Volume 556, August 2013
|Number of page(s)||46|
|Section||Interstellar and circumstellar matter|
|Published online||02 August 2013|
Leiden Observatory, Leiden University,
PO Box 9513, 2300 RA
2 Harvard-Smithsonian Center for Astrophysics, 60 Garden Street, Cambridge, MA 02138, USA
3 Max Planck Institut für Extraterrestrische Physik, Giessenbachstrasse 1, 85748 Garching, Germany
4 Observatorio Astronómico Nacional (IGN), Calle Alfonso XII, 3, 28014 Madrid, Spain
5 Observatorio Astronómico Nacional, Apartado 112, 28803 Alcalá de Henares, Spain
6 Department of Astronomy, University of Michigan, 500 Church Street, Ann Arbor, MI 48109-1042, USA
7 Niels Bohr Institute, University of Copenhagen, Juliane Maries Vej 30, 2100 Copenhagen Ø., Denmark
8 Centre for Star and Planet Formation, Natural History Museum of Denmark, University of Copenhagen, Øster Voldgade 5–7, 1350 Copenhagen K., Denmark
Received: 4 December 2012
Accepted: 14 June 2013
Context. In the deeply embedded stage of star formation, protostars start to heat and disperse their surrounding cloud cores. The evolution of these sources has traditionally been traced through dust continuum spectral energy distributions (SEDs), but the use of CO excitation as an evolutionary probe has not yet been explored due to the lack of high-J CO observations.
Aims. The aim is to constrain the physical characteristics (excitation, kinematics, column density) of the warm gas in low-mass protostellar envelopes using spectrally resolved Herschel data of CO and compare those with the colder gas traced by lower excitation lines.
Methods. Herschel-HIFI observations of high-J lines of 12CO, 13CO, and C18O (up to Ju = 10, Eu up to 300 K) are presented toward 26 deeply embedded low-mass Class 0 and Class I young stellar objects, obtained as part of the Water In Star-forming regions with Herschel (WISH) key program. This is the first large spectrally resolved high-J CO survey conducted for these types of sources. Complementary lower J CO maps were observed using ground-based telescopes, such as the JCMT and APEX and convolved to matching beam sizes.
Results. The 12CO 10–9 line is detected for all objects and can generally be decomposed into a narrow and a broad component owing to the quiescent envelope and entrained outflow material, respectively. The 12CO excitation temperature increases with velocity from ~60 K up to ~130 K. The median excitation temperatures for 12CO, 13CO, and C18O derived from single-temperature fits to the Ju = 2–10 integrated intensities are ~70 K, 48 K and 37 K, respectively, with no significant difference between Class 0 and Class I sources and no trend with Menv or Lbol. Thus, in contrast to the continuum SEDs, the spectral line energy distributions (SLEDs) do not show any evolution during the embedded stage. In contrast, the integrated line intensities of all CO isotopologs show a clear decrease with evolutionary stage as the envelope is dispersed. Models of the collapse and evolution of protostellar envelopes reproduce the C18O results well, but underproduce the 13CO and 12CO excitation temperatures, due to lack of UV heating and outflow components in those models. The H2O 110 − 101/CO 10–9 intensity ratio does not change significantly with velocity, in contrast to the H2O/CO 3–2 ratio, indicating that CO 10–9 is the lowest transition for which the line wings probe the same warm shocked gas as H2O. Modeling of the full suite of C18O lines indicates an abundance profile for Class 0 sources that is consistent with a freeze-out zone below 25 K and evaporation at higher temperatures, but with some fraction of the CO transformed into other species in the cold phase. In contrast, the observations for two Class I sources in Ophiuchus are consistent with a constant high CO abundance profile.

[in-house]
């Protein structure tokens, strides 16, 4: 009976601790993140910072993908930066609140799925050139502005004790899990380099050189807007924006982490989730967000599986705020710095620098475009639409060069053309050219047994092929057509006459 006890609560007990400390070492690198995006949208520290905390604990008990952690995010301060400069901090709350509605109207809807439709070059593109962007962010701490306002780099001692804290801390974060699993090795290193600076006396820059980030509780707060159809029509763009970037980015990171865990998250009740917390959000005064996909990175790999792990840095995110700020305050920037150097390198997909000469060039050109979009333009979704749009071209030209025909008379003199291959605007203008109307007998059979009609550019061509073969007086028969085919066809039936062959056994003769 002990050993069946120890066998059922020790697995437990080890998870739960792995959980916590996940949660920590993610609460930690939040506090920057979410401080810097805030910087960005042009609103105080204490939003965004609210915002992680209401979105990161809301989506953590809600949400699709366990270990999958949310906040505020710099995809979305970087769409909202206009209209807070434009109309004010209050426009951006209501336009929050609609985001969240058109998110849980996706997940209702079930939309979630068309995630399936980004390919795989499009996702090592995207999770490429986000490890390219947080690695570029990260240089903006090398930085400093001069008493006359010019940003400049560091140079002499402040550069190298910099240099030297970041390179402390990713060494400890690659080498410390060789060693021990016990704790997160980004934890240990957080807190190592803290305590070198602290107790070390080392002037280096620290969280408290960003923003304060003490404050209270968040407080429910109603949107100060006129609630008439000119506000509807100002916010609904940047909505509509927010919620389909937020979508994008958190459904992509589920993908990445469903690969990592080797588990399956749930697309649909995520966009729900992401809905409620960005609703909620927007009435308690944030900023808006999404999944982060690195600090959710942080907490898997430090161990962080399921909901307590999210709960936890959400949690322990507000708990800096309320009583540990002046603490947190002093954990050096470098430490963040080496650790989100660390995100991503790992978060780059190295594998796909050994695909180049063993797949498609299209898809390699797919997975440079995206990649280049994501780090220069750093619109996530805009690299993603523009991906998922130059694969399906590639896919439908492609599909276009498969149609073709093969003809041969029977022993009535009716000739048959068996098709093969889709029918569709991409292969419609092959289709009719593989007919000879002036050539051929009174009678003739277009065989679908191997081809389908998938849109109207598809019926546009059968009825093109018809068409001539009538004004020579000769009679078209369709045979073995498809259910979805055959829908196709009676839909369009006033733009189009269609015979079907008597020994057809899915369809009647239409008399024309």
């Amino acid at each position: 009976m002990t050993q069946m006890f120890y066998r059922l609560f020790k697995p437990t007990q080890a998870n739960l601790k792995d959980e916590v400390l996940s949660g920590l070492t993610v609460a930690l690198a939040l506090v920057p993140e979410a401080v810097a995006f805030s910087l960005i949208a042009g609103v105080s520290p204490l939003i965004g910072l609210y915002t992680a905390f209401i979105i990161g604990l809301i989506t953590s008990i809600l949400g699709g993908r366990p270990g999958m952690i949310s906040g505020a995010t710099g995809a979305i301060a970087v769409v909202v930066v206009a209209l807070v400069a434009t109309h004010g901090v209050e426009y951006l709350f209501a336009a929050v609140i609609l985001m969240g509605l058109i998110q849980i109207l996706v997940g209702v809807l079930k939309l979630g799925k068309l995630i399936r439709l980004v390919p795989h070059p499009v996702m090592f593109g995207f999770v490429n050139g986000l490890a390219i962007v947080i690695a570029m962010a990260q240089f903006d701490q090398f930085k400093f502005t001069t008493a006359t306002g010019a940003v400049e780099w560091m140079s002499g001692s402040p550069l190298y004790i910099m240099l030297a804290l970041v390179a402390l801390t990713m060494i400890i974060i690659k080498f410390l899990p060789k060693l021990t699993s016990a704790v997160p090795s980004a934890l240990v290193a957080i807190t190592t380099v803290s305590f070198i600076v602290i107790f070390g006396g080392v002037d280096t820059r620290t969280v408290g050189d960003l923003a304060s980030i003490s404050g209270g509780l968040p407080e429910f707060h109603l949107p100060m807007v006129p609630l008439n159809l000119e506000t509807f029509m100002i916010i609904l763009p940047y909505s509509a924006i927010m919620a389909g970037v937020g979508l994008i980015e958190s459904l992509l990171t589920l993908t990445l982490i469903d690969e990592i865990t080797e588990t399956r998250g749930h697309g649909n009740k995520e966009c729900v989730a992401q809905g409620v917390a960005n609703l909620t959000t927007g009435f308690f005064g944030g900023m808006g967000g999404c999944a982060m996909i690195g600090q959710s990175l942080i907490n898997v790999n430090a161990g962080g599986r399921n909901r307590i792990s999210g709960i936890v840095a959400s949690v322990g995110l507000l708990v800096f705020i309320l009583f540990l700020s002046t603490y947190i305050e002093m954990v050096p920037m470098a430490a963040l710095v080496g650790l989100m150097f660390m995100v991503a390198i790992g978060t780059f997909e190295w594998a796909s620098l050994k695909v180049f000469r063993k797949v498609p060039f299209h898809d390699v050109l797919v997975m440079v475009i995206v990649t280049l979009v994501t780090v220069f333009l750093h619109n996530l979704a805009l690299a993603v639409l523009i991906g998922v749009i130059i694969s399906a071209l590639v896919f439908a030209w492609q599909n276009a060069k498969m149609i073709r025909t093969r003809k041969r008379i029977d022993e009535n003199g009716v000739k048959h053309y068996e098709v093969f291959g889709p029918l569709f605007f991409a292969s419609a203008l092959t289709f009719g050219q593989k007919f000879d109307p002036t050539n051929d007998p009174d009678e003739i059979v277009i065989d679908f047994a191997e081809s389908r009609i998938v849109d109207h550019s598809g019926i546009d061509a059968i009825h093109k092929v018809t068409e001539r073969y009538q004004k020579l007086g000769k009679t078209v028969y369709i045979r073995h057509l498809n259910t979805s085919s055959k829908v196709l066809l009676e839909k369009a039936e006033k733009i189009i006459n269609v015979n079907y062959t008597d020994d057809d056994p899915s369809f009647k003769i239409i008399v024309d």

Conclusions. The velocity resolved line profiles trace the evolution from the Class 0 to the Class I phase through decreasing line intensities, less prominent outflow wings, and increasing average CO abundances. However, the CO excitation temperature stays nearly constant. The multiple components found here indicate that the analysis of spectrally unresolved data, such as provided by SPIRE and PACS, must be done with caution.
Key words: astrochemistry / stars: formation / stars: protostars / ISM: molecules / techniques: spectroscopic
Herschel is an ESA space observatory with science instruments provided by European-led Principal Investigator consortia and with important participation from NASA.
Appendices C and D are available in electronic form at http://www.aanda.org
© ESO, 2013
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